How much does it cost to get started? (Asked by a man who dropped into Beez Neez to buy bulk honey. Jim was on the phone and I’m not sure why this man chose me of all the loiterers to inquire of, but I’m pretty sure I actually puffed up with pride at being mistaken for someone with a clue.) I started really small and shopped around for the lowest prices on the cheapest (in every sense of the word) equipment. My bare bones supplies (veil, gloves, tools, secondhand smoker, minimum of hives, and one bee package) have thus far cost me $406.10, including taxes but excluding the class, which was $25.00. It is recommended that you start with two colonies rather than one, but that would have about doubled my starting costs. $202.53 of the total was stuff to house the bees, $113.60 was for the bees themselves, the rest was miscellaneous equipment. The hives can be reused almost indefinitely (as long as they are never left empty of live bees – this encourages all sorts of nasty diseases) but Jim at Beez Neez recommends replacing brood frames (the frames where eggs are laid and hatched) every four years to prevent the build-up of potential diseases. If everything were to go off without a hitch I would not have to invest any more money in my bees than it takes to keep brood frames replaced and winter feeders full of sugar syrup, but chances are good that I’ll need to requeen (replace the queen) in a year or two and rather than getting to split a colony (divide it into two separate colonies) I may have one go belly-up and need replacing. I passed on the ubiquitous bee suit because they can cost up to $200.00. As I have said at least 100 times in the last week alone: I know I’m going to get stung.
How many eggs can a queen lay? (Matt) I’ll never forget this one again, because it was one of only two questions I got wrong on the test. (Jim was right – it was only tricky because it was so poorly worded.) She can lay 1,500 to 3,000 eggs a day, which is more than her own body weight. She’s so busy laying eggs she doesn’t stop to eat or clean herself; she has a retinue of worker bees to do it for her.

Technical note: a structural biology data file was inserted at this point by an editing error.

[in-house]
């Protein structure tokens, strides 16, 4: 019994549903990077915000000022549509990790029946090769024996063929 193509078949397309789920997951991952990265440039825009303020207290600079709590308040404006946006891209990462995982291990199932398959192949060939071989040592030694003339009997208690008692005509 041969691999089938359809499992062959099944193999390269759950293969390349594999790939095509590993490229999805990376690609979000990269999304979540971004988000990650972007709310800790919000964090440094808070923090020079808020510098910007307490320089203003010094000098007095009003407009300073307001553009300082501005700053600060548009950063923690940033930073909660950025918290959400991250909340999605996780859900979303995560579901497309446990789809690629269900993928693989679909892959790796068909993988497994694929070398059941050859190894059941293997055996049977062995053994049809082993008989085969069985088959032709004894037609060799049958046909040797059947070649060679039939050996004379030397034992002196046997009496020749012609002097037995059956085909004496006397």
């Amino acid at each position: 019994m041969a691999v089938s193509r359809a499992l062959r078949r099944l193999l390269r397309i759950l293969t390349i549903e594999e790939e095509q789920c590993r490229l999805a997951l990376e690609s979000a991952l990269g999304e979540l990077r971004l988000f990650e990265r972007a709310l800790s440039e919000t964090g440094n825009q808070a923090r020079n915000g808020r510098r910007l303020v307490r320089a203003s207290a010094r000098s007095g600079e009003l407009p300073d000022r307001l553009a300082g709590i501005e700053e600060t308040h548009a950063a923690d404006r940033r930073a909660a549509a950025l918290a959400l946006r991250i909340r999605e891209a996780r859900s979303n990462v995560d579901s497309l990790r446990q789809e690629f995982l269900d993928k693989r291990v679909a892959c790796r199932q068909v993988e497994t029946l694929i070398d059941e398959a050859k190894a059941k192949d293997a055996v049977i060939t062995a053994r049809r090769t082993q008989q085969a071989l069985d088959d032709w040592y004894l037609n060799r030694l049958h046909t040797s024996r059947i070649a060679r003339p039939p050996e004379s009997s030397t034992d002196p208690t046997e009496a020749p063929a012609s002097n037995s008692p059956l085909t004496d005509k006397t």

How do you process honey? (Asked by my mom.) In the beekeeping sense of the word processing means robbing the bees (removing frames full of honey from the hive), uncapping it, extracting it, filtering it, and bottling it. What my mom meant, however, was “What do you have to do to it to make it keep in the jars?” I think she was expecting me to say that it needs a boiling water bath like you would use for processing jams or jellies, which makes sense really – even maple syrup takes considerable cooking before it is anything like what you pour on your pancakes. But no, you don’t need to do anything of the sort with honey. Just filter it well, pour it into jars, and cap it. All real honey is raw honey. If it isn’t raw honey then it may be adulterated – cut with sugar syrup and boiled back down to the consistency you expect This, as I learned from in my classes, is why comb honey attained such popularity: during the food adulteration scandals of the Industrial Age (when flour was cut with plaster of Paris, milk watered down, cheeses colored with lead, and other terrible changes made to cheapen foods, which led to the food inspection and labeling we have today) the only way to be sure you had real honey was to get it in the comb.